October 14, 2020

Council Puts Down Framework For New Human Services Hire

By Anne Levin

At its virtual meeting Monday night, October 12, Princeton Council voted to introduce an ordinance that would authorize the hiring of an outreach coordinator for the town’s Human Services Department. A public hearing on the issue will be held October 26.

Several members of the community including Maria Fuega, Fern Spruill, Larry Spruill, and Tom Parker commented in favor of the ordinance, which creates a framework for the new position. Earlier in the day, Mayor Liz Lempert said the issue is one that Council has been talking about for a while. “This is one of our smallest departments, but it serves a critical function,” she said. “We’ve been leaning on them and counting on them during this [pandemic] crisis.”

The full-time position is for someone who can help with the growing volume of cases handled by the department. Councilwoman Leticia Fraga said that even before the pandemic, Human Services was over-stressed.

“Post-pandemic, there were many community partners coming together to meet the needs,” she said. “But it became evident that while we had all of these great resources, not everybody was aware of them. So all of those who needed them weren’t able to access them. We need another staff person to help work with the director and identify where those gaps are, and ensure we are doing a good job of getting whatever resources are available to everybody in the community who needs them.”

Council also voted in favor of introducing an ordinance providing for various capital improvements. The ordinance appropriates $1.7 million, and authorizes the issuance of $1.6 million in bonds or notes to finance part of the costs. This is the second part of an initial ordinance of $6 million that was approved last June for major projects that were either grant-funded or absolutely critical to move through, said Municipal Administrator Marc Dashield.

“This second part is for items we need to get done this year,” he said, mentioning lights and sirens for police vehicles, replacement of a small trash truck, replacement of a street sweeper, and replacing two dump trucks for snow removal. Money is also needed to replace a part of the roof at Witherspoon Hall, for funds associated with the Safe Routes to School program, and remediation of the River Road Sewer Operating Site.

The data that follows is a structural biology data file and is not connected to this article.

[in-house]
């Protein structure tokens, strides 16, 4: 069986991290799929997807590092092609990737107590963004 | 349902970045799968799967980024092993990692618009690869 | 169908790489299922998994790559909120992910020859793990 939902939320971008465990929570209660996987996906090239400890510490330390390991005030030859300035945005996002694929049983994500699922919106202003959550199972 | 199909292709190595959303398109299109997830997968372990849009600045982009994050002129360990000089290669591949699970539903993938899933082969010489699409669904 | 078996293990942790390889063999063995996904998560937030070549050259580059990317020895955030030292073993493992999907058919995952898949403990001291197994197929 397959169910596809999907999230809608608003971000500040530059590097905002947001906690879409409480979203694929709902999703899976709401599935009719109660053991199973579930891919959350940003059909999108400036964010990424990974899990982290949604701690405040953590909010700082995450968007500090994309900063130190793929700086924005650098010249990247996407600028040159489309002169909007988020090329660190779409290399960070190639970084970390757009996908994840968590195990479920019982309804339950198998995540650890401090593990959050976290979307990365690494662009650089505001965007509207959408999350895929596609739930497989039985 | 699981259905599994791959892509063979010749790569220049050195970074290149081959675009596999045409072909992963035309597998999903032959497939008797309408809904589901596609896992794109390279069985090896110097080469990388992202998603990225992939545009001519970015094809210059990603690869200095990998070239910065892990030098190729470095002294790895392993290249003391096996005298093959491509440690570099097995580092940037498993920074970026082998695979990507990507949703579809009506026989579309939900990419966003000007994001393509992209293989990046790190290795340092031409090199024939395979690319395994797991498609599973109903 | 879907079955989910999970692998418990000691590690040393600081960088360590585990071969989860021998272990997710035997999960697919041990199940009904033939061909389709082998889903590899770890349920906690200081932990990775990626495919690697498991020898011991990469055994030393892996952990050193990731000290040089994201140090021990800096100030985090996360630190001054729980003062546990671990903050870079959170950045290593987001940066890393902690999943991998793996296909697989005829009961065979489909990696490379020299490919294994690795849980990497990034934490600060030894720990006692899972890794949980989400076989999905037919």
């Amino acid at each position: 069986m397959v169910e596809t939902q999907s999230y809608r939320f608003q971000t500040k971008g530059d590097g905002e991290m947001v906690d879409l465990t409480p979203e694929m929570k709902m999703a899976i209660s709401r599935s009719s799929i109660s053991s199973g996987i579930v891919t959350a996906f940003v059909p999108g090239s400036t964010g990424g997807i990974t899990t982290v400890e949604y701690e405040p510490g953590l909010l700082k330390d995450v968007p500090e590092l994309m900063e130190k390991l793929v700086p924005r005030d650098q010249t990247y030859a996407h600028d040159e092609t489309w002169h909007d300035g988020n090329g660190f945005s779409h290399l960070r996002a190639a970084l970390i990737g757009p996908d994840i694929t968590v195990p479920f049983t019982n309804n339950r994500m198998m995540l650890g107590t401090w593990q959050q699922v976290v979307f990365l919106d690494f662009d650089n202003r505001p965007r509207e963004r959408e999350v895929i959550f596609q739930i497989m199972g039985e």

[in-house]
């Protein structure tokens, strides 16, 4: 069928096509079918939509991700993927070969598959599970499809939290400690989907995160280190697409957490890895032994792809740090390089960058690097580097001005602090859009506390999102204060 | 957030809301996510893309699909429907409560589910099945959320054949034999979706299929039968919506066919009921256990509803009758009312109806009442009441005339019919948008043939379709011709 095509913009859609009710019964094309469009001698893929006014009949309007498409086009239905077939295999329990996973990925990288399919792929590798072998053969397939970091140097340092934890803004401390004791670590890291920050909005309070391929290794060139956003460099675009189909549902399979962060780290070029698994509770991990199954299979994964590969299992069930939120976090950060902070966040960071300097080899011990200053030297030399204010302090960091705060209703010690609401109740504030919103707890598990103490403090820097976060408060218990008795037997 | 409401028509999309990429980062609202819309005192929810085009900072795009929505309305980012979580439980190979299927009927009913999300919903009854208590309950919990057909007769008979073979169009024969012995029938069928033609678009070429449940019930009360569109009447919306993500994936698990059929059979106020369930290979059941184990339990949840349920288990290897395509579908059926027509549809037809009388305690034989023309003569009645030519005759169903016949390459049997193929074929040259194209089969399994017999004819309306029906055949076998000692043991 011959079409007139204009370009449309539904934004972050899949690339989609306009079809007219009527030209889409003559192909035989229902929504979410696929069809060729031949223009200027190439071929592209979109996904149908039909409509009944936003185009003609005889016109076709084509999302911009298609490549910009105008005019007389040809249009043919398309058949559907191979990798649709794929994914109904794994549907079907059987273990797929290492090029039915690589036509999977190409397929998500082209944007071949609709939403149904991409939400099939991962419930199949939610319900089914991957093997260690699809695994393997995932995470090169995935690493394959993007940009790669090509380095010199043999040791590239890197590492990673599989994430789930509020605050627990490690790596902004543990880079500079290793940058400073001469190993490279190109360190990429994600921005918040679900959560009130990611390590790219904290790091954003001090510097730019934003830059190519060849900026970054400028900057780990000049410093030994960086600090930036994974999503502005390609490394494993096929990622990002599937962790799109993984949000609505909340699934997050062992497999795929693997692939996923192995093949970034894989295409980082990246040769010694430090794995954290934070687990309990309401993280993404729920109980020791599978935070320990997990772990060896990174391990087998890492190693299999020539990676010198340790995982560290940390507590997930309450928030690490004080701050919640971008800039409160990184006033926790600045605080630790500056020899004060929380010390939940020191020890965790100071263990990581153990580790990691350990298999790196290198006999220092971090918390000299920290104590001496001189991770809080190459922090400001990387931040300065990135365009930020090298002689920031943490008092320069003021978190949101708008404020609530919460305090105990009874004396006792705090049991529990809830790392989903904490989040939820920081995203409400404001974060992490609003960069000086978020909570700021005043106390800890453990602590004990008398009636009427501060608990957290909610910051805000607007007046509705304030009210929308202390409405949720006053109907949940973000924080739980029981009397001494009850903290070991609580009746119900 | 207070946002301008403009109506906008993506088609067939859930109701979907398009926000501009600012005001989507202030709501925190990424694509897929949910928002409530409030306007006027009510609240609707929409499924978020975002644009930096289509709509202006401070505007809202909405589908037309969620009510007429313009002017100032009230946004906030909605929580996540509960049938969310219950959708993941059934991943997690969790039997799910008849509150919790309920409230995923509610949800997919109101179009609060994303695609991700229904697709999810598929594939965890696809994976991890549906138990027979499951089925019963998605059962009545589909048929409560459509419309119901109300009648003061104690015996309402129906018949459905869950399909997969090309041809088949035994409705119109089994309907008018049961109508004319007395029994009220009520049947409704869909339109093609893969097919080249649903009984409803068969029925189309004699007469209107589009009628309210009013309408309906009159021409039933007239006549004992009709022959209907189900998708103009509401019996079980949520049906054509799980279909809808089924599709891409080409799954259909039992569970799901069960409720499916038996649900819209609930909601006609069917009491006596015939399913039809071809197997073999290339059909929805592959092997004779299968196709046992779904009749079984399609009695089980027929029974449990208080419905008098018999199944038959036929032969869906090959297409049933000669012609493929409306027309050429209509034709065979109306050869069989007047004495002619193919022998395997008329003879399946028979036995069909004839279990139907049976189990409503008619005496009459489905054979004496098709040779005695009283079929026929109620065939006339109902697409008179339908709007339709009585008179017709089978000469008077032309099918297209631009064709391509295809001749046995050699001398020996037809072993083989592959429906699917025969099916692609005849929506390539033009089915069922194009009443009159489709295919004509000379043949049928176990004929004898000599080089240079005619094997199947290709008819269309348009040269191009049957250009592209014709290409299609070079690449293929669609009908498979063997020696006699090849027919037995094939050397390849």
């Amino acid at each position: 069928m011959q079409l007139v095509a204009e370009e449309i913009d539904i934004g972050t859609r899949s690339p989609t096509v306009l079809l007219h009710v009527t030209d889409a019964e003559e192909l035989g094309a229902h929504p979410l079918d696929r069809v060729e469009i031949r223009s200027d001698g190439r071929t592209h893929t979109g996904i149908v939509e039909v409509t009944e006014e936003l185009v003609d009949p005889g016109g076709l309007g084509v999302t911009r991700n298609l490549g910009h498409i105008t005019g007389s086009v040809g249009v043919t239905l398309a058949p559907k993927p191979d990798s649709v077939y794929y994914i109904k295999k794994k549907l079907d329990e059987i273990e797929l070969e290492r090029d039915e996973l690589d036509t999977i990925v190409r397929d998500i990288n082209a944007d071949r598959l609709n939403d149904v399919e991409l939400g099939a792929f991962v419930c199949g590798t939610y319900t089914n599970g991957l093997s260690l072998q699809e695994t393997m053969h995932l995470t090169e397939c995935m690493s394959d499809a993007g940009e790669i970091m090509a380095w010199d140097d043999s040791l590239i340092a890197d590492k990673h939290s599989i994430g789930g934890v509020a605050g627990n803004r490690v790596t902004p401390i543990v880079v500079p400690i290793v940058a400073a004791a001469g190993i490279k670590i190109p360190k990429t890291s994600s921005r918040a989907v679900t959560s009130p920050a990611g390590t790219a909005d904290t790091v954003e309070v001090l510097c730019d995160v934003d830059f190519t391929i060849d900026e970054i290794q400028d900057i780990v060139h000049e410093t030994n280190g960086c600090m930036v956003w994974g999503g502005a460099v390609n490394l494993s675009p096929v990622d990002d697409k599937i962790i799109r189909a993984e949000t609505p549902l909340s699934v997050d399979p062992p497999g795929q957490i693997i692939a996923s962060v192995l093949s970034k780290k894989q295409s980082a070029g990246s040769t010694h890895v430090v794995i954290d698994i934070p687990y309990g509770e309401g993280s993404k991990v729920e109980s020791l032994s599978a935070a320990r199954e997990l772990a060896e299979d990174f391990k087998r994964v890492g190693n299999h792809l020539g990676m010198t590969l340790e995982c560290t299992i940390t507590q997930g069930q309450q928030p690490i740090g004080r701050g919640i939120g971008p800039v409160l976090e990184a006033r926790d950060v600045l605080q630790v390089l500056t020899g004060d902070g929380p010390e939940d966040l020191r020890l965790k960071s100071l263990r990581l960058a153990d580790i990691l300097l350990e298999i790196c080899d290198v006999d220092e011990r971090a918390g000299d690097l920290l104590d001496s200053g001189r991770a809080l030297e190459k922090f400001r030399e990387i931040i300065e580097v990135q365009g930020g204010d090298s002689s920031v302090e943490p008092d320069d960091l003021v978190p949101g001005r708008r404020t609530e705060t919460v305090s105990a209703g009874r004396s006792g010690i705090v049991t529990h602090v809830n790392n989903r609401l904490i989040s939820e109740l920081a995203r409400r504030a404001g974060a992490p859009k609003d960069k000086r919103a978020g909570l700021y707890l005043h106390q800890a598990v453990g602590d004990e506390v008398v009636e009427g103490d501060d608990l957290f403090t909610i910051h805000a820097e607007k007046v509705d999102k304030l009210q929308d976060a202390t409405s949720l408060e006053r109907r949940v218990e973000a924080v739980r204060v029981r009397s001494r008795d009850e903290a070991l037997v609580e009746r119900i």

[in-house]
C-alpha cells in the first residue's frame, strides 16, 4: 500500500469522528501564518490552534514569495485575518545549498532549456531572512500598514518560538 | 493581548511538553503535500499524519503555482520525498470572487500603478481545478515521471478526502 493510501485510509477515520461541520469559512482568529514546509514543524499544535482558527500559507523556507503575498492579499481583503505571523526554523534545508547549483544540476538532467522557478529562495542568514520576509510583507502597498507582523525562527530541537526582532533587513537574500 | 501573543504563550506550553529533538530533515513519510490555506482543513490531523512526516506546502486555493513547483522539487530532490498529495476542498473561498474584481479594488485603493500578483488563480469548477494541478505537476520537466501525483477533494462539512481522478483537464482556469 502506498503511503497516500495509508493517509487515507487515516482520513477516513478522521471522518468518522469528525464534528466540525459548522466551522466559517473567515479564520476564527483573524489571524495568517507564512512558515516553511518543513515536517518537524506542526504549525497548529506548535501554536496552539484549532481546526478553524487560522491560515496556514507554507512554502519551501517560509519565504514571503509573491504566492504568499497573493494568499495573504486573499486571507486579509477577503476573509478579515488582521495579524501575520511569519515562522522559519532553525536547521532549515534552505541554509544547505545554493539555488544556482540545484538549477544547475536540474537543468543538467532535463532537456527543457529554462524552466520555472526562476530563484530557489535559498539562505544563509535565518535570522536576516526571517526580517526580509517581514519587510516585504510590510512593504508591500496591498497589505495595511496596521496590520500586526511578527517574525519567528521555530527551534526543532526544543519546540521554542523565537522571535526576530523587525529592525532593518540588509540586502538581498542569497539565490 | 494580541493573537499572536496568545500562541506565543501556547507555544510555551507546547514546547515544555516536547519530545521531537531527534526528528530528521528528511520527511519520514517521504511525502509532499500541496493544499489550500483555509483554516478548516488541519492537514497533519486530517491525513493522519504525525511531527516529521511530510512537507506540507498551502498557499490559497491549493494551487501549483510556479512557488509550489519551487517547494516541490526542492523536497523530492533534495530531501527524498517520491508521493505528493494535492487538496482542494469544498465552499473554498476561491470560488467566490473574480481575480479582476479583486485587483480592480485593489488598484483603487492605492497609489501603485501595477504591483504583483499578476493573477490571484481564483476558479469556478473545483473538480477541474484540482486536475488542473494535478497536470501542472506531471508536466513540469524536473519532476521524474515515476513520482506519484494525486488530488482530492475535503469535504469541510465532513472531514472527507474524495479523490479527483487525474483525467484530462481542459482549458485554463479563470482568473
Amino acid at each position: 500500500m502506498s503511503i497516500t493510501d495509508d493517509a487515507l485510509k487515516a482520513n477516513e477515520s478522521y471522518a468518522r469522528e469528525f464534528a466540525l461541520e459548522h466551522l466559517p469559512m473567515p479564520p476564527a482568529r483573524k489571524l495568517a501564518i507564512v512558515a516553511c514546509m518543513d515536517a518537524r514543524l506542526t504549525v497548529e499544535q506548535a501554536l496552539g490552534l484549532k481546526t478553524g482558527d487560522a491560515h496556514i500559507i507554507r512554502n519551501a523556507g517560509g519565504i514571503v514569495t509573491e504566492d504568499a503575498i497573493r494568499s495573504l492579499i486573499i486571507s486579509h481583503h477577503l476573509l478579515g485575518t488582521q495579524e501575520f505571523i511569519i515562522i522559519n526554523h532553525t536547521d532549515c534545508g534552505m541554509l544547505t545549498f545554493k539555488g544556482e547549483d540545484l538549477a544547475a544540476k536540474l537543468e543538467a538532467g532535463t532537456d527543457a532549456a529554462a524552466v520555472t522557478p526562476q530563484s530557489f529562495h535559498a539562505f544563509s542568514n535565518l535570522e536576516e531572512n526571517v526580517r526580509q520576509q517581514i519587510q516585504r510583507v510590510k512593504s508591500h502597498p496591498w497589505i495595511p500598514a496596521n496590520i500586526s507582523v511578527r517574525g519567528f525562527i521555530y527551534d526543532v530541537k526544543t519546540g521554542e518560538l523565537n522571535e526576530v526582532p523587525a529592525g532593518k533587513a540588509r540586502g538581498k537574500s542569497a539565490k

Council approved a resolution for an amount not to exceed $19,800 hiring McMahon Associates for a Witherspoon Street Traffic Impact Study. The consultants will analyze the options for the road, which is currently one way between Nassau and Spring streets. The road can remain as it is, go back to two-way traffic, or be fully closed at certain times of day.

“They will use available big data representing the traffic that was in operation prior to COVID, rather than using COVID traffic volumes as a gauge for what to expect once life returns to the new normal,” said Municipal Engineer Deanna Stockton. “The study will take about six or seven weeks for a draft recommendation, which we’ll bring back to Council to consider.”

Chief Financial Officer Sandy Webb gave a report on the state of budget revenue and expenditures, which have been impacted by the pandemic. The town’s sizable hit in parking revenues has been a major concern. Webb’s report covered the time period ending September 30. “My intent isn’t to say let’s make some hard decisions right now,” she said. “I hope things rebound, so some of what I’m reporting could change. We’ll continue to monitor through the end of the year.”

In addition to parking, revenues for hunting, fishing, pool, and marriage licenses are down. Fees and permits are also below the levels in a normal year, though they could rise by the end of the year, Webb said. Municipal court revenues have dropped, but have begun to rebound. Sewer revenues are half of what was anticipated, but should go up because two revenues for two quarters will be collected next month.

Parking in the municipal garage went from about $140,000 last January and February to a few months where only $2,000 was collected. “We got clobbered,” said Webb. “With street meters, we looked at a high of $135,000 in January and February for credit cards down to $8,000 in April. For coins, for one month we went down to zero. So right across the board, we’re seeing significant reductions. The bottom line is that we’re looking at a $1.8 million shortfall.”

Despite those numbers, the town is in a better position than a lot of other communities, she said. And some significant savings will be realized for municipal positions that haven’t been filled. “This is a work in progress,” Webb concluded. “We will keep an eye on this and update Council so we’re prepared going into the next budget year.”

Council’s next meeting is Monday, October 19 at 7 p.m. The focus will be on transportation issues.